Farming is a notoriously dangerous industry with significant risks for workers who handle heavy machinery and equipment. Through the busy harvest season, workers will be at even greater risk for accidents and injuries related to farm equipment. In addition, motorists sharing the road with farm equipment could face severe accidents and injuries. According to recent publications, there are a number of characteristics of crashes involving farm equipment that increase the potential for injury and accidental death.
Nationwide, farmers will be gearing up for the harvest season and using heavy equipment for cultivating the land and transporting goods. Drivers, especially in rural farming communities, should be wary of farming equipment to prevent accidents and injuries. Our Spartanburg accident attorneys are dedicated to working to keep the communities throughout North and South Carolina safe.
A recent report published by the Department of Occupational and Environmental Health at the University of Iowa, indicates that crash fatality and injury rates are much higher on rural roadways than other roadway types. We have discussed this phenomenon in other posts, attributing the dangers of rural driving to high speeds, reduced vision, and lack of signage. New reports indicate that these accidents could also be related to slow-moving traffic, including collisions involving slow-moving farm vehicles and equipment. The study focuses on understanding the characteristics of accidents involving farm vehicles and equipment.
Researchers consulted with accident survivors to learn more about crashes and injuries involving farm vehicles and equipment. Those interviewed were involved in a farm vehicle or equipment crash with another non-farm vehicle. The researchers used this data to better understand the characteristics of these accidents and understand the scenarios that most lend themselves to the highest rate of accident, injury, and death.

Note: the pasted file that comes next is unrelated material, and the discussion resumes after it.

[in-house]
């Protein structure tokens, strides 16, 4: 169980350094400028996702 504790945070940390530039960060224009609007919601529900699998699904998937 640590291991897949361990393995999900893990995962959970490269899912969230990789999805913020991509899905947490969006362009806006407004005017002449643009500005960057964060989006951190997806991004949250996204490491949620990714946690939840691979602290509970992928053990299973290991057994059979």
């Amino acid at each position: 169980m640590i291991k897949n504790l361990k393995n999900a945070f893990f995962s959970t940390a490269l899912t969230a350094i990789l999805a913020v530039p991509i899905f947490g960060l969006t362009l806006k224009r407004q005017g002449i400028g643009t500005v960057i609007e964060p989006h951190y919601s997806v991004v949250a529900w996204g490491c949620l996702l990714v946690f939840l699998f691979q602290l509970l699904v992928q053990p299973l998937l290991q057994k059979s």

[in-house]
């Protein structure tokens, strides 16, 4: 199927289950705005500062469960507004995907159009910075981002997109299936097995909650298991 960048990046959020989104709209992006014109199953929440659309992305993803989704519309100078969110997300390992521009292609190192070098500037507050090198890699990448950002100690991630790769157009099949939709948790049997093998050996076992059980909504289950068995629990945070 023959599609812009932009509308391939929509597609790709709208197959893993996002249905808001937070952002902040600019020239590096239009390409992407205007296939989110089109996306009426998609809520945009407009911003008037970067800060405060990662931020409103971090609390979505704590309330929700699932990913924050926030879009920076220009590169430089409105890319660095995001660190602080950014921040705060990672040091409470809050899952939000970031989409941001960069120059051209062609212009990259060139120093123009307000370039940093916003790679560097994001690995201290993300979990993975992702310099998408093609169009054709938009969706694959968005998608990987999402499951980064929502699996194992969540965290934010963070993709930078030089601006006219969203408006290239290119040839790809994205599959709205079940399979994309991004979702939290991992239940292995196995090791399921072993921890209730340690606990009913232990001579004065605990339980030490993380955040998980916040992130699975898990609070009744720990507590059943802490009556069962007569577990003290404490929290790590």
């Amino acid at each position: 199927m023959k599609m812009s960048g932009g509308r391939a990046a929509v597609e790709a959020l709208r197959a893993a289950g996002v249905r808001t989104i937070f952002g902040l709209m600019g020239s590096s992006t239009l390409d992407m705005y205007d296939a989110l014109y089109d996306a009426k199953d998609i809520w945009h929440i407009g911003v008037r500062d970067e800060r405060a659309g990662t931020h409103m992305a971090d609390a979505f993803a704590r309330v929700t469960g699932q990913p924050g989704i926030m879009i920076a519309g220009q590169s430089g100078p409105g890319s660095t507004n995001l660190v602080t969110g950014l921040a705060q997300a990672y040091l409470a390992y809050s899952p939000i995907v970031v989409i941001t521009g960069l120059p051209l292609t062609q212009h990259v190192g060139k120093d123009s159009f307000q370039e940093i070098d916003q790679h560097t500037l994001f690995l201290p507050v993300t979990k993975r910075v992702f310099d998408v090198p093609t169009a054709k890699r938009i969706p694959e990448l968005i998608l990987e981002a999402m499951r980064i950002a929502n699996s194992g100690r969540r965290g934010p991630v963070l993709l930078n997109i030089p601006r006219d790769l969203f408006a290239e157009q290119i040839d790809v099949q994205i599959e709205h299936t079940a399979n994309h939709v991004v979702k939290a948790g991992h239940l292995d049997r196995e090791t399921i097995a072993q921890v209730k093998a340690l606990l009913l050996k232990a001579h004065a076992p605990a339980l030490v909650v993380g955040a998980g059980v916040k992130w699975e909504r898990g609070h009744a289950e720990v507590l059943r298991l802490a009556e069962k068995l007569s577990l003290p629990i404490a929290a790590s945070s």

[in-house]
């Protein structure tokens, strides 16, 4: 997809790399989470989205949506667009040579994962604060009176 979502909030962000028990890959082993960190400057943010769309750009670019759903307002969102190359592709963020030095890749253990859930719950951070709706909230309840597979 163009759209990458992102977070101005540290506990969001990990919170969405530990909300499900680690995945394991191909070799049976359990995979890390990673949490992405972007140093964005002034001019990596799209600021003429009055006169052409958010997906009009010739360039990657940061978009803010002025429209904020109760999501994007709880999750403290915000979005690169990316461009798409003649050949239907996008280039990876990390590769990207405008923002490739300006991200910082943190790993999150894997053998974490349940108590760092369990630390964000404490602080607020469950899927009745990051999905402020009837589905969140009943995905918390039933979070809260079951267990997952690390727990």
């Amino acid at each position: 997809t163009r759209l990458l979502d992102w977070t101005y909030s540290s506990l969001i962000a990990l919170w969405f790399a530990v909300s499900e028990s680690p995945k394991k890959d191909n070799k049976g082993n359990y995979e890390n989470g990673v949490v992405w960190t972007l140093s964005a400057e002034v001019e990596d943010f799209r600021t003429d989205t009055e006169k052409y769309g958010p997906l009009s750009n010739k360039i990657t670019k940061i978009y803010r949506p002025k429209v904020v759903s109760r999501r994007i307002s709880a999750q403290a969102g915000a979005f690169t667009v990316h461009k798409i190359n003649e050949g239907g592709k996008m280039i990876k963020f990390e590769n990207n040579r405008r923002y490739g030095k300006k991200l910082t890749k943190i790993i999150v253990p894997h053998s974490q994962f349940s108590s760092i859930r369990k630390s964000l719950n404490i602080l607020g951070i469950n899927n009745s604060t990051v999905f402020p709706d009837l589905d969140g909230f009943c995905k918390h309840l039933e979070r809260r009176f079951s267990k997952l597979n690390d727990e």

The research indicates that drivers of non-farm vehicles were more than 5 times more likely to be injured than the drivers in large farm vehicles and equipment. In all of the accidents, failure to wear a seatbelt was a leading cause of injury. Other characteristics that increased the likelihood of serious injury include speeding, passing, driving on a country road, head-on collisions, and crashes that occur after dark. In the cases where the driver was ejected, there was the strongest likelihood of injury.
Based on this research, drivers in rural areas should be extremely cautious of farm vehicles and equipment. When driving on country or rural roads, you should never go above the speed limit and remember that there could be slow-moving traffic in front of you. When dealing with these road conditions, you should be especially careful at night or when passing another vehicle. Remember that drivers of non-farm vehicles have a higher incidence of injury when involved in a collision. Rural road users could face significant risks and should be aware of farm traffic this fall season.
Victims of farming vehicle or equipment collisions do have rights. Your case should be reviewed by an experienced accident investigator to determine the cause of the collision and identify any individuals or entities responsible. Safety should always be a priority for motorists, passengers and others sharing the road.
If you or someone you love has suffered an injury, contact Lee Law Offices, P.A. for a free and confidential consultation with our North and South Carolina attorneys. Call 1-800-887-1965.
More Blog Entries:
Carolina Charter Bus Accident Involves 28 Students, Kills Driver, North Carolina Personal Injury Lawyers Blog, June 18, 2013.
New Film Captures Reality of Brain Injuries, North Carolina Personal Injury Lawyers Blog, August 2, 2013.